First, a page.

points. We want a polynomial of weight $6$, so we try cubics in the
$x$-variables. Applying $R$ to $x(1,0)^2 x(0,1)$, we obtain
$$x(1,0)^2 x(0,1) + x(0,1)^2 x(1,1) + x(1,1)^2 x(1,0)-x(0,1)^2 x(1,0)
- x(1,1)^2 x(0,1) - x(1,0)^2 x(1,1)$$
$$=(x(1,0) - x(0,1)) (x(1,0) - x(1,1)) (x(0,1) - x(1,1)).$$
Sure enough,
$$\Delta = (x(1,0) - x(0,1))^2 (x(1,0) - x(1,1))^2 (x(0,1) -
x(1,1))^2.$$
This is far from the shortest way to obtain this identity, but it
works.

$k=4$ This is the one the OP started with. This time, $\Delta^{1/3}$
has level $3$, so we work with $3$-torsion points. We want a
polynomial of weight $4$, so we try quadratics in the $x$-variables.
We have $x(a,b) = x(-a,-b)$, so we index the $x$-variables by the
points of $\mathbb{P}^1(\mathbb{F}_3)$, written in homogenous
coordinates $x(a:b)$.
The action of $SL_2(\mathbb{Z})$ on the $4$ points of
$\mathbb{P}^1(\mathbb{F}_3)$ is by the alternating subgroup $A_4$. So
we want to take a quadratic monomial, $x(1:0) x(0:1)$ and average it
with an order $3$ character of $A_4$. Writing $\omega$ for a cube root
of unity, and not working hard enough to figure out which one I mean,
we get that $\Delta^{1/3}$ is proportional to
$$\left( x(1:0) x(0:1) + x(1:1) x(1:2) \right) + \omega \left( x(1:0)
x(1:1) + x(0:1) x(1:2) \right) + \omega^2 \left( x(1:0) x(1:2) +
x(0:1) x(1:1) \right)$$
as desired. Something else cute happens here: If we chose the other
power of $\omega$, we get $0$. So we can use this to rewrite the
formula in simpler ways.

$k=1$ No monomial in $x$'s and $y$'s can have weight $1$.

$k=2$ or $k=3$. So we want linear monomials in $x$'s or
$y$'s. However, every torsion point is stabilized by some conjugate of
$\left[ \begin{smallmatrix} 1 & \ast \\ 0 & 1 \\ \end{smallmatrix}
\right]$, and averaging over this stabilizing subgroup gives $0$, so
we just get $0$ if we apply $R$ to any $x(a,b)$ or $y(a,b)$. (François
Brunault, in comments, states that something stronger is true: No
linear combination of $x$'s or $y$'s is ever a cusp form. I think I've
reconstructed the proof, but I'll leave it to him.)

That finishes the divisors of $12$. Also, $8=4+4$ and $10=4+6$, so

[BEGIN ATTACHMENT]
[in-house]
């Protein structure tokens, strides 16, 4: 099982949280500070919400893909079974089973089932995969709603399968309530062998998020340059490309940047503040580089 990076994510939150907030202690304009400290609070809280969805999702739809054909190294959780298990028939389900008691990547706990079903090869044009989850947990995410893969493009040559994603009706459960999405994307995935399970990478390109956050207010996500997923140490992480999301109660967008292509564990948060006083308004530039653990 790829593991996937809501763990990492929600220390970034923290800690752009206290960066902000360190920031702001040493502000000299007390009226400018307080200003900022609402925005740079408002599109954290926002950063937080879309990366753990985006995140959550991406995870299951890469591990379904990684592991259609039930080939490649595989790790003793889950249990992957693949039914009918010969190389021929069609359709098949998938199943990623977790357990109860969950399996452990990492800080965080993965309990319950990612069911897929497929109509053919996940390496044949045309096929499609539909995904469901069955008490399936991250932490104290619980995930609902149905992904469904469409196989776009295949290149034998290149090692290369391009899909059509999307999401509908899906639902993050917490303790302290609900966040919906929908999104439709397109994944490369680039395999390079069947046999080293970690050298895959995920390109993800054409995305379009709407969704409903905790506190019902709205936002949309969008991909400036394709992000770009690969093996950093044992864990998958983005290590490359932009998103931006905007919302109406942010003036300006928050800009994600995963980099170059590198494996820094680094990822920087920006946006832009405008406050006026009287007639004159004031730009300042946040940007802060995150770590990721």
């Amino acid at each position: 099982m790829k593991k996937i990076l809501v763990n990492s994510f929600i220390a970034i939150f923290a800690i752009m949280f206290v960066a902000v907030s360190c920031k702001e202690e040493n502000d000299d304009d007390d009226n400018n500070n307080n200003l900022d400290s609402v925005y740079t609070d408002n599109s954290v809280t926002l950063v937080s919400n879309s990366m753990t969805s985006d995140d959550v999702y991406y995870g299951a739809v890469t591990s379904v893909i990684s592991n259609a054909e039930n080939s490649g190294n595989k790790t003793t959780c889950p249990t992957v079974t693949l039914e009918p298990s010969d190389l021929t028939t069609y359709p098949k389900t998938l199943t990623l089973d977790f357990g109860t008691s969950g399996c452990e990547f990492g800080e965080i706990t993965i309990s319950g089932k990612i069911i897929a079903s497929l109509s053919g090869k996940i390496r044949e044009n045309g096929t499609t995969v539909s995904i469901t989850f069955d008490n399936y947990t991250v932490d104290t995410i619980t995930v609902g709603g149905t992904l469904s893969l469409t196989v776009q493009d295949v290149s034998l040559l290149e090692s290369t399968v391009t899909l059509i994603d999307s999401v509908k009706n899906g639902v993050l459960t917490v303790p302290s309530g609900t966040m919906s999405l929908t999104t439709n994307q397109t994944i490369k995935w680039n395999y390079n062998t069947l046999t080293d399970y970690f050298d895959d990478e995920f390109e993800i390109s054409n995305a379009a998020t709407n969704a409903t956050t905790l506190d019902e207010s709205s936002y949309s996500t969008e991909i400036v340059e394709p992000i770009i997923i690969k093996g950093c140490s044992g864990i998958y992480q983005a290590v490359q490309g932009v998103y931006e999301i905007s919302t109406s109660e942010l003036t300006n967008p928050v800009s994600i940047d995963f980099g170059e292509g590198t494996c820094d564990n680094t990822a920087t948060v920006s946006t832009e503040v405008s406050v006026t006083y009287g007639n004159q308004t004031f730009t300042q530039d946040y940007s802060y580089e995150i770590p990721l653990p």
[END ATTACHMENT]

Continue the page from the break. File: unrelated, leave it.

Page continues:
$\Delta^{8/12}$ and $\Delta^{10/12}$ are products of things we already
have. There are two other cases I find interesting: $k=5$ and
$k=9$. (The case $k=7$ seems like just a messier version of $k=5$, and $11 =
5+6$, which is why I don't care so much about them.)

$k=5$: We want $12$-torsion points, and we want weight $5$, so we want
products of an $x$ and a $y$. If I didn't screw up, if $(a,b)$ and
$(c,d)$ fail to generate $(\mathbb{Z}/12 \mathbb{Z})^2$, then $R
x(a,b) y(c,d)=0$. However, if they generate, then the result sure
doesn't look like zero! I get that
$$\sum_{\left[ \begin{smallmatrix} a&b \\ c&d \\
\end{smallmatrix} \right] \in SL_2(\mathbb{Z}/12 \mathbb{Z}) }
\chi \left( \begin{smallmatrix} a&b \\ c&d \end{smallmatrix} \right)^5 x(a,b) y(c,d)$$
should be a scalar multiple of $\Delta^{5/12}$! Does anyone have the
computational chops to work out which one?

$k=9$ This time, we can try $4$-torsion points and polynomials of
weight $9$. There are a lot of choices, but I think a very natural one
to try is $y(1,0) y(0,1) y(3,3)$. Using the identity $y(a,b) = - y(-a,
-b)$, there are only $8$ terms, which I think are the following:
$$y(1,0) y(0,1) y(1,1)+i y(1,2) y(0,1) y(1,1)-i y(1,0) y(2,1) y(1,1)-y(1,2) y(2,1) y(1,1)-i
y(1,0) y(0,1) y(1,3)-y(1,2) y(0,1) y(1,3)+y(1,0) y(2,1) y(1,3)+i y(1,2) y(2,1) y(1,3).$$
So, this is supposed to be a multiple of $\Delta^{3/4}$. Which one?